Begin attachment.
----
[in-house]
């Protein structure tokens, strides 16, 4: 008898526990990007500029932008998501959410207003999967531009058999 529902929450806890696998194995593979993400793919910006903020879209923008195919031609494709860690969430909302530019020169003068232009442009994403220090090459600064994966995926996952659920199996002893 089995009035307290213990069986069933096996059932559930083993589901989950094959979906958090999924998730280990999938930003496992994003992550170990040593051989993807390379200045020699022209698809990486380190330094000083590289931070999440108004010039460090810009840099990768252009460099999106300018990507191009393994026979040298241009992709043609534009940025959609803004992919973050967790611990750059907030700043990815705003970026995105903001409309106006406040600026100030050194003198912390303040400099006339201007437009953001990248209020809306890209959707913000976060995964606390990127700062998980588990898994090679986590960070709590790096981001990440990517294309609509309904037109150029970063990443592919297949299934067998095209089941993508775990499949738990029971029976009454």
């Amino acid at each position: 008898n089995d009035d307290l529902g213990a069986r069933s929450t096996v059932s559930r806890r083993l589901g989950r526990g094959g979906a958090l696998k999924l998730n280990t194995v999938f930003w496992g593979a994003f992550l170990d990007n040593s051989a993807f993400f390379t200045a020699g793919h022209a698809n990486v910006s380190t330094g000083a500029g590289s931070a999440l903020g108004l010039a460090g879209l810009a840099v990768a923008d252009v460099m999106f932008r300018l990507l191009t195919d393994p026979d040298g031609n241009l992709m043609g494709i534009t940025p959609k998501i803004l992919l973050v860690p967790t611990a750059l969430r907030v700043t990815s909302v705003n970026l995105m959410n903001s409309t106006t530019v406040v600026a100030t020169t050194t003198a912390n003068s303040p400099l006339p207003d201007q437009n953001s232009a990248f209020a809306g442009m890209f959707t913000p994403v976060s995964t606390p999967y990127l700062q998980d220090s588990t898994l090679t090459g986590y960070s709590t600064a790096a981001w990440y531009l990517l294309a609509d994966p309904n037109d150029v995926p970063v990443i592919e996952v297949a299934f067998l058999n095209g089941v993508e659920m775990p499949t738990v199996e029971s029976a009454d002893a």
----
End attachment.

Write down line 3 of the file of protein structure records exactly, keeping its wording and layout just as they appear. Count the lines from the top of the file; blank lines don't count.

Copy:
């Amino acid at each position: 008898n089995d009035d307290l529902g213990a069986r069933s929450t096996v059932s559930r806890r083993l589901g989950r526990g094959g979906a958090l696998k999924l998730n280990t194995v999938f930003w496992g593979a994003f992550l170990d990007n040593s051989a993807f993400f390379t200045a020699g793919h022209a698809n990486v910006s380190t330094g000083a500029g590289s931070a999440l903020g108004l010039a460090g879209l810009a840099v990768a923008d252009v460099m999106f932008r300018l990507l191009t195919d393994p026979d040298g031609n241009l992709m043609g494709i534009t940025p959609k998501i803004l992919l973050v860690p967790t611990a750059l969430r907030v700043t990815s909302v705003n970026l995105m959410n903001s409309t106006t530019v406040v600026a100030t020169t050194t003198a912390n003068s303040p400099l006339p207003d201007q437009n953001s232009a990248f209020a809306g442009m890209f959707t913000p994403v976060s995964t606390p999967y990127l700062q998980d220090s588990t898994l090679t090459g986590y960070s709590t600064a790096a981001w990440y531009l990517l294309a609509d994966p309904n037109d150029v995926p970063v990443i592919e996952v297949a299934f067998l058999n095209g089941v993508e659920m775990p499949t738990v199996e029971s029976a009454d002893a």